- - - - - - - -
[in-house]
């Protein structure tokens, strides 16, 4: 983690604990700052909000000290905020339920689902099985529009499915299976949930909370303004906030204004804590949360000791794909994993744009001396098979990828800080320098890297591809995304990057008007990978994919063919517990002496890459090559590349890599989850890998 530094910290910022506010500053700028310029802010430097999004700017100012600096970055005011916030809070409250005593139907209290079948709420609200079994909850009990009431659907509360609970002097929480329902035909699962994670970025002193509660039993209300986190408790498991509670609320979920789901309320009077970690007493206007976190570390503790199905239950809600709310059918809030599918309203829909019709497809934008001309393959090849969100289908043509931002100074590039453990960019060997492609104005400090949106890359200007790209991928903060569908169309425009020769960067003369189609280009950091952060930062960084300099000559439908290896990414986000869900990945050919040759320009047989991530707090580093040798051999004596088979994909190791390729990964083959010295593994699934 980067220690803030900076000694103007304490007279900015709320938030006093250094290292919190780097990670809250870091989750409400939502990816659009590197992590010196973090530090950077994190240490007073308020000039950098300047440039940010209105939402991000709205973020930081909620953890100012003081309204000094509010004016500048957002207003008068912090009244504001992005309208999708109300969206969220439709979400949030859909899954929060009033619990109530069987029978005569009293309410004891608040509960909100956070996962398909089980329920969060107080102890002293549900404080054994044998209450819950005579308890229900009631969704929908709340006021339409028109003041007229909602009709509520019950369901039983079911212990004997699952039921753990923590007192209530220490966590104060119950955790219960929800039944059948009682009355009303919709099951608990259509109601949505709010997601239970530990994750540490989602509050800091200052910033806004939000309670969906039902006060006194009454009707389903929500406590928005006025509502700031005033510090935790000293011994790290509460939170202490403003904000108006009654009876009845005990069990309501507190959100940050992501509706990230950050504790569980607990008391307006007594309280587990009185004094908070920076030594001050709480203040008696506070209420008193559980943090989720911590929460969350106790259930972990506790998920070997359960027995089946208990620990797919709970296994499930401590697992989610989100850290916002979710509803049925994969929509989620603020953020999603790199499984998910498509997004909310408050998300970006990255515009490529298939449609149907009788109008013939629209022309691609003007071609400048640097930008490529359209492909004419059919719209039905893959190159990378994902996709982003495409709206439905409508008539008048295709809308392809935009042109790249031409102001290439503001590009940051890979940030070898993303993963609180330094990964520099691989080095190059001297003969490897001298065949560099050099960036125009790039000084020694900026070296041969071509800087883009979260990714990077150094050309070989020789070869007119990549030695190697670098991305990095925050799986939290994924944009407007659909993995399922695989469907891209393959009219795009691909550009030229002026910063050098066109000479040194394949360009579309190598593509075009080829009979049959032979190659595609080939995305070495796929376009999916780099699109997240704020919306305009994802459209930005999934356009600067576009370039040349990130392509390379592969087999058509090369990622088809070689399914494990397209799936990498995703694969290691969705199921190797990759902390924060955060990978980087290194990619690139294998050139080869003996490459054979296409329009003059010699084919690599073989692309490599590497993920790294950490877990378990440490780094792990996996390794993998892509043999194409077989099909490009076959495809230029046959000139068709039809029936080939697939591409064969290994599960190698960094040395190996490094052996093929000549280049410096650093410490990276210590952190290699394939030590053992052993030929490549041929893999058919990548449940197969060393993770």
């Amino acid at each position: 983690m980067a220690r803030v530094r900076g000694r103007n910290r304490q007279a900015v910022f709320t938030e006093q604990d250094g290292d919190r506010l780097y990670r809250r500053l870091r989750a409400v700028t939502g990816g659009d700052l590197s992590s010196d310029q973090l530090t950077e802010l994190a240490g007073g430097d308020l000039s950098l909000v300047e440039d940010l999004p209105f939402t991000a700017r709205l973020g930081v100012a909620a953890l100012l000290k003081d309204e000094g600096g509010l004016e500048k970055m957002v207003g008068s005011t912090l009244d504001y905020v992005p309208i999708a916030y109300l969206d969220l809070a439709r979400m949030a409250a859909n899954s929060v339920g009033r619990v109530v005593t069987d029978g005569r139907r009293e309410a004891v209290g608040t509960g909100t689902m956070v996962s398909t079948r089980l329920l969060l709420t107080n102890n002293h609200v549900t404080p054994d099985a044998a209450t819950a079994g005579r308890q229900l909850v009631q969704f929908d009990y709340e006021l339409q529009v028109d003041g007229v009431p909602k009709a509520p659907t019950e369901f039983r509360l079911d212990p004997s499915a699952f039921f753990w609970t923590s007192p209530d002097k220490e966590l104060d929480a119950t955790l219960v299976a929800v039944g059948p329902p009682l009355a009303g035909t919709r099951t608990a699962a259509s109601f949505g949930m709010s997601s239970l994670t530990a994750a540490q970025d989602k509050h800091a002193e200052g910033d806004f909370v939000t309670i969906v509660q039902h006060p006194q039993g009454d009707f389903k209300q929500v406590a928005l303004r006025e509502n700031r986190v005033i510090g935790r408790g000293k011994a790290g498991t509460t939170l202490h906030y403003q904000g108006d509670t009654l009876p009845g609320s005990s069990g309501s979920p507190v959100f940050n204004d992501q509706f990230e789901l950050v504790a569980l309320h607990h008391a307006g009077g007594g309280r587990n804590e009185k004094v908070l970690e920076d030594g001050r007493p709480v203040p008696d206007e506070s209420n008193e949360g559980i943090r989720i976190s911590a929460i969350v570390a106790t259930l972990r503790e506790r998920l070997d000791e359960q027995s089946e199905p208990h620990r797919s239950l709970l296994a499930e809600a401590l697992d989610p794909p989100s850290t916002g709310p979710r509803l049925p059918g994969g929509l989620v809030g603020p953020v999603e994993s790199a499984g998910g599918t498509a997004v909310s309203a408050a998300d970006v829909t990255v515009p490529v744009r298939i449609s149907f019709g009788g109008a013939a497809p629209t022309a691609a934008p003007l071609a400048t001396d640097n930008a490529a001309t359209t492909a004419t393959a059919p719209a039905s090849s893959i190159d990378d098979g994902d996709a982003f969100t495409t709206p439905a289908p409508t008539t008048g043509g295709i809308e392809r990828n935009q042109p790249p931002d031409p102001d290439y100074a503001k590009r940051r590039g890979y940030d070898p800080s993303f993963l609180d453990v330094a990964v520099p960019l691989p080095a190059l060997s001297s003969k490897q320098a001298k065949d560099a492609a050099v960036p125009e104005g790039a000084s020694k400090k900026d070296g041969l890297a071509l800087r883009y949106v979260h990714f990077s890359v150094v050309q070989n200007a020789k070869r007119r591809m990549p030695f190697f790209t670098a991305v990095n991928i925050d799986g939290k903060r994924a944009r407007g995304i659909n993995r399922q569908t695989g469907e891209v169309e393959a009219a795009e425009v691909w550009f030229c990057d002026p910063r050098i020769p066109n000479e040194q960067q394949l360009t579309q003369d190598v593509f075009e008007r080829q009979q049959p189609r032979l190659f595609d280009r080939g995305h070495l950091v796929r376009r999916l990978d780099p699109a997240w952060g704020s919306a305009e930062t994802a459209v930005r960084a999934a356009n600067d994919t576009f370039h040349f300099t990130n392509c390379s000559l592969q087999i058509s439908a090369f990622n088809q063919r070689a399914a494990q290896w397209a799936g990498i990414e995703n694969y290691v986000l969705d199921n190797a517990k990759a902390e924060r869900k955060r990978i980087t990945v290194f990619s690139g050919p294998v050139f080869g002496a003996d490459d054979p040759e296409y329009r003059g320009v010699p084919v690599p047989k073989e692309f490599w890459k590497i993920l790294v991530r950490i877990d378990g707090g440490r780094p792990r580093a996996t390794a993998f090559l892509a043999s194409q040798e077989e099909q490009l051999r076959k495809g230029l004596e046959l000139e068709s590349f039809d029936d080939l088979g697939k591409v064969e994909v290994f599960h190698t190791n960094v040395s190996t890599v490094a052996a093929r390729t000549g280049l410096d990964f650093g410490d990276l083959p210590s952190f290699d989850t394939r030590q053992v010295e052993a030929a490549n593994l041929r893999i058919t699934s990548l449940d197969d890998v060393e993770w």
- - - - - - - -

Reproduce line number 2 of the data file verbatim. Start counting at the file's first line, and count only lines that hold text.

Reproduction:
């Protein structure tokens, strides 16, 4: 983690604990700052909000000290905020339920689902099985529009499915299976949930909370303004906030204004804590949360000791794909994993744009001396098979990828800080320098890297591809995304990057008007990978994919063919517990002496890459090559590349890599989850890998 530094910290910022506010500053700028310029802010430097999004700017100012600096970055005011916030809070409250005593139907209290079948709420609200079994909850009990009431659907509360609970002097929480329902035909699962994670970025002193509660039993209300986190408790498991509670609320979920789901309320009077970690007493206007976190570390503790199905239950809600709310059918809030599918309203829909019709497809934008001309393959090849969100289908043509931002100074590039453990960019060997492609104005400090949106890359200007790209991928903060569908169309425009020769960067003369189609280009950091952060930062960084300099000559439908290896990414986000869900990945050919040759320009047989991530707090580093040798051999004596088979994909190791390729990964083959010295593994699934 980067220690803030900076000694103007304490007279900015709320938030006093250094290292919190780097990670809250870091989750409400939502990816659009590197992590010196973090530090950077994190240490007073308020000039950098300047440039940010209105939402991000709205973020930081909620953890100012003081309204000094509010004016500048957002207003008068912090009244504001992005309208999708109300969206969220439709979400949030859909899954929060009033619990109530069987029978005569009293309410004891608040509960909100956070996962398909089980329920969060107080102890002293549900404080054994044998209450819950005579308890229900009631969704929908709340006021339409028109003041007229909602009709509520019950369901039983079911212990004997699952039921753990923590007192209530220490966590104060119950955790219960929800039944059948009682009355009303919709099951608990259509109601949505709010997601239970530990994750540490989602509050800091200052910033806004939000309670969906039902006060006194009454009707389903929500406590928005006025509502700031005033510090935790000293011994790290509460939170202490403003904000108006009654009876009845005990069990309501507190959100940050992501509706990230950050504790569980607990008391307006007594309280587990009185004094908070920076030594001050709480203040008696506070209420008193559980943090989720911590929460969350106790259930972990506790998920070997359960027995089946208990620990797919709970296994499930401590697992989610989100850290916002979710509803049925994969929509989620603020953020999603790199499984998910498509997004909310408050998300970006990255515009490529298939449609149907009788109008013939629209022309691609003007071609400048640097930008490529359209492909004419059919719209039905893959190159990378994902996709982003495409709206439905409508008539008048295709809308392809935009042109790249031409102001290439503001590009940051890979940030070898993303993963609180330094990964520099691989080095190059001297003969490897001298065949560099050099960036125009790039000084020694900026070296041969071509800087883009979260990714990077150094050309070989020789070869007119990549030695190697670098991305990095925050799986939290994924944009407007659909993995399922695989469907891209393959009219795009691909550009030229002026910063050098066109000479040194394949360009579309190598593509075009080829009979049959032979190659595609080939995305070495796929376009999916780099699109997240704020919306305009994802459209930005999934356009600067576009370039040349990130392509390379592969087999058509090369990622088809070689399914494990397209799936990498995703694969290691969705199921190797990759902390924060955060990978980087290194990619690139294998050139080869003996490459054979296409329009003059010699084919690599073989692309490599590497993920790294950490877990378990440490780094792990996996390794993998892509043999194409077989099909490009076959495809230029046959000139068709039809029936080939697939591409064969290994599960190698960094040395190996490094052996093929000549280049410096650093410490990276210590952190290699394939030590053992052993030929490549041929893999058919990548449940197969060393993770």